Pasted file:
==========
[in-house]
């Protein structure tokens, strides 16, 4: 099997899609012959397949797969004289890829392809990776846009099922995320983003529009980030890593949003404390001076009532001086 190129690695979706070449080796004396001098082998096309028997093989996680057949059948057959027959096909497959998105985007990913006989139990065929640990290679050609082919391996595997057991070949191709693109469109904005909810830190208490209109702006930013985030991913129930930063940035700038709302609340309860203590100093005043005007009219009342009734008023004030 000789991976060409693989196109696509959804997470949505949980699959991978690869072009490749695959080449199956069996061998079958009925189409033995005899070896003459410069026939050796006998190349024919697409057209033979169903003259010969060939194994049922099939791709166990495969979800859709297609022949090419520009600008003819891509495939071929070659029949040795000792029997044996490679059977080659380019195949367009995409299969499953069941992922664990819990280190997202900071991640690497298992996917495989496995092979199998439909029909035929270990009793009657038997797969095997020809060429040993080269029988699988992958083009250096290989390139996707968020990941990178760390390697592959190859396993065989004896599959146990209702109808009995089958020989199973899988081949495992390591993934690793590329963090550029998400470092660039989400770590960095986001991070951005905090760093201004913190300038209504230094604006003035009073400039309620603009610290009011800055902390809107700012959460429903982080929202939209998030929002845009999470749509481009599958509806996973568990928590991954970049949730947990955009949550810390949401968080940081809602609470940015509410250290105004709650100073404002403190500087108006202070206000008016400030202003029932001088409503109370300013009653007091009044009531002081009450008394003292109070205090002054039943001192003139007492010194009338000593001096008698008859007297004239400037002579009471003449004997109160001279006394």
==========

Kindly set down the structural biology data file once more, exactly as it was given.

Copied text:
[in-house]
């Protein structure tokens, strides 16, 4: 099997899609012959397949797969004289890829392809990776846009099922995320983003529009980030890593949003404390001076009532001086 190129690695979706070449080796004396001098082998096309028997093989996680057949059948057959027959096909497959998105985007990913006989139990065929640990290679050609082919391996595997057991070949191709693109469109904005909810830190208490209109702006930013985030991913129930930063940035700038709302609340309860203590100093005043005007009219009342009734008023004030 000789991976060409693989196109696509959804997470949505949980699959991978690869072009490749695959080449199956069996061998079958009925189409033995005899070896003459410069026939050796006998190349024919697409057209033979169903003259010969060939194994049922099939791709166990495969979800859709297609022949090419520009600008003819891509495939071929070659029949040795000792029997044996490679059977080659380019195949367009995409299969499953069941992922664990819990280190997202900071991640690497298992996917495989496995092979199998439909029909035929270990009793009657038997797969095997020809060429040993080269029988699988992958083009250096290989390139996707968020990941990178760390390697592959190859396993065989004896599959146990209702109808009995089958020989199973899988081949495992390591993934690793590329963090550029998400470092660039989400770590960095986001991070951005905090760093201004913190300038209504230094604006003035009073400039309620603009610290009011800055902390809107700012959460429903982080929202939209998030929002845009999470749509481009599958509806996973568990928590991954970049949730947990955009949550810390949401968080940081809602609470940015509410250290105004709650100073404002403190500087108006202070206000008016400030202003029932001088409503109370300013009653007091009044009531002081009450008394003292109070205090002054039943001192003139007492010194009338000593001096008698008859007297004239400037002579009471003449004997109160001279006394």